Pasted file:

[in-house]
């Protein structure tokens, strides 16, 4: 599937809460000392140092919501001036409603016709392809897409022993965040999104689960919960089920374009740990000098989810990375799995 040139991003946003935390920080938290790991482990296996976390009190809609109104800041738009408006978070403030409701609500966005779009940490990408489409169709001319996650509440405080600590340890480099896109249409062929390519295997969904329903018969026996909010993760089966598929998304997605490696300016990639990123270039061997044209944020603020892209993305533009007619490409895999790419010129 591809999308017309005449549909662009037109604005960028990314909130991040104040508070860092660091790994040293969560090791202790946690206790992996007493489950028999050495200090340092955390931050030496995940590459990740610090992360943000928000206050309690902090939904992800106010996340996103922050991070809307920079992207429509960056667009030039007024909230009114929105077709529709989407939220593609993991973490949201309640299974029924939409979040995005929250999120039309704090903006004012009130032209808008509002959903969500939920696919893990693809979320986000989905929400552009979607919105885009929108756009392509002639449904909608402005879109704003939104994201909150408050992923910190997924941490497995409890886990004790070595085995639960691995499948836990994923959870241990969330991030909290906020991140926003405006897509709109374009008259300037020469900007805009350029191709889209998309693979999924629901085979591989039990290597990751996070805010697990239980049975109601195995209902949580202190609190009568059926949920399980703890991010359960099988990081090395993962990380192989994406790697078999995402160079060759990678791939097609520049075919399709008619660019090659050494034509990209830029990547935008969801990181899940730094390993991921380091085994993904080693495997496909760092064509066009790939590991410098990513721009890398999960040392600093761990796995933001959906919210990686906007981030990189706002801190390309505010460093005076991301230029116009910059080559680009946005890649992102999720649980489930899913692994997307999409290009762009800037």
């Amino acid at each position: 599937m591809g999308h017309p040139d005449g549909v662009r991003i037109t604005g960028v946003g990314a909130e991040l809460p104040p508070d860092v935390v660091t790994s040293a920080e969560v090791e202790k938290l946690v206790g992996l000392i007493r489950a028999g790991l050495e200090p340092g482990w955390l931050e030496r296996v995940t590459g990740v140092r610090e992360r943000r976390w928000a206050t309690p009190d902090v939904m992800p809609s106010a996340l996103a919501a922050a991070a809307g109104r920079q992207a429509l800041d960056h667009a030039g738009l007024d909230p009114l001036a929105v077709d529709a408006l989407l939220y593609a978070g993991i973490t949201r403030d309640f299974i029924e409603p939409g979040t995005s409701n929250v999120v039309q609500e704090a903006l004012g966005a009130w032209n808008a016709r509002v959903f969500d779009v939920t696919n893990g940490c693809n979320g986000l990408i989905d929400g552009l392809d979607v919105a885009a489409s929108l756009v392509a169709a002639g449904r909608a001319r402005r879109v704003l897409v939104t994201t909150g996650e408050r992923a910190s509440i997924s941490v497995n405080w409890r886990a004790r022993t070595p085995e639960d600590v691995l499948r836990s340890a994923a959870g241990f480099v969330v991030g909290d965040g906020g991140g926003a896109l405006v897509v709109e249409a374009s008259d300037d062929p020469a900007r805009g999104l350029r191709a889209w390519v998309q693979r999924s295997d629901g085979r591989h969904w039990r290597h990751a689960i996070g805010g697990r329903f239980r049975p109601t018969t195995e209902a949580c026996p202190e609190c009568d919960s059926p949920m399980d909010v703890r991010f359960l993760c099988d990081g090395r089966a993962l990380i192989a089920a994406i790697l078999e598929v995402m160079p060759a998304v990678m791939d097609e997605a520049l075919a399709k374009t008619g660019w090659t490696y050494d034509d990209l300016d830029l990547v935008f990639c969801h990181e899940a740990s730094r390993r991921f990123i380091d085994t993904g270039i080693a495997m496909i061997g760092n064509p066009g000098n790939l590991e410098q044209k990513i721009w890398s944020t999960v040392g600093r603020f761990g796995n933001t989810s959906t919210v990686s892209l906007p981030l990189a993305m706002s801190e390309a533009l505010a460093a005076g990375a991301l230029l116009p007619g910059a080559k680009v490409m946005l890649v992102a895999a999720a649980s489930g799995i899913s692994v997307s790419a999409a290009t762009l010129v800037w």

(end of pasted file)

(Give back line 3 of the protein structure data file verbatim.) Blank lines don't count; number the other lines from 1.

């Amino acid at each position: 599937m591809g999308h017309p040139d005449g549909v662009r991003i037109t604005g960028v946003g990314a909130e991040l809460p104040p508070d860092v935390v660091t790994s040293a920080e969560v090791e202790k938290l946690v206790g992996l000392i007493r489950a028999g790991l050495e200090p340092g482990w955390l931050e030496r296996v995940t590459g990740v140092r610090e992360r943000r976390w928000a206050t309690p009190d902090v939904m992800p809609s106010a996340l996103a919501a922050a991070a809307g109104r920079q992207a429509l800041d960056h667009a030039g738009l007024d909230p009114l001036a929105v077709d529709a408006l989407l939220y593609a978070g993991i973490t949201r403030d309640f299974i029924e409603p939409g979040t995005s409701n929250v999120v039309q609500e704090a903006l004012g966005a009130w032209n808008a016709r509002v959903f969500d779009v939920t696919n893990g940490c693809n979320g986000l990408i989905d929400g552009l392809d979607v919105a885009a489409s929108l756009v392509a169709a002639g449904r909608a001319r402005r879109v704003l897409v939104t994201t909150g996650e408050r992923a910190s509440i997924s941490v497995n405080w409890r886990a004790r022993t070595p085995e639960d600590v691995l499948r836990s340890a994923a959870g241990f480099v969330v991030g909290d965040g906020g991140g926003a896109l405006v897509v709109e249409a374009s008259d300037d062929p020469a900007r805009g999104l350029r191709a889209w390519v998309q693979r999924s295997d629901g085979r591989h969904w039990r290597h990751a689960i996070g805010g697990r329903f239980r049975p109601t018969t195995e209902a949580c026996p202190e609190c009568d919960s059926p949920m399980d909010v703890r991010f359960l993760c099988d990081g090395r089966a993962l990380i192989a089920a994406i790697l078999e598929v995402m160079p060759a998304v990678m791939d097609e997605a520049l075919a399709k374009t008619g660019w090659t490696y050494d034509d990209l300016d830029l990547v935008f990639c969801h990181e899940a740990s730094r390993r991921f990123i380091d085994t993904g270039i080693a495997m496909i061997g760092n064509p066009g000098n790939l590991e410098q044209k990513i721009w890398s944020t999960v040392g600093r603020f761990g796995n933001t989810s959906t919210v990686s892209l906007p981030l990189a993305m706002s801190e390309a533009l505010a460093a005076g990375a991301l230029l116009p007619g910059a080559k680009v490409m946005l890649v992102a895999a999720a649980s489930g799995i899913s692994v997307s790419a999409a290009t762009l010129v800037w």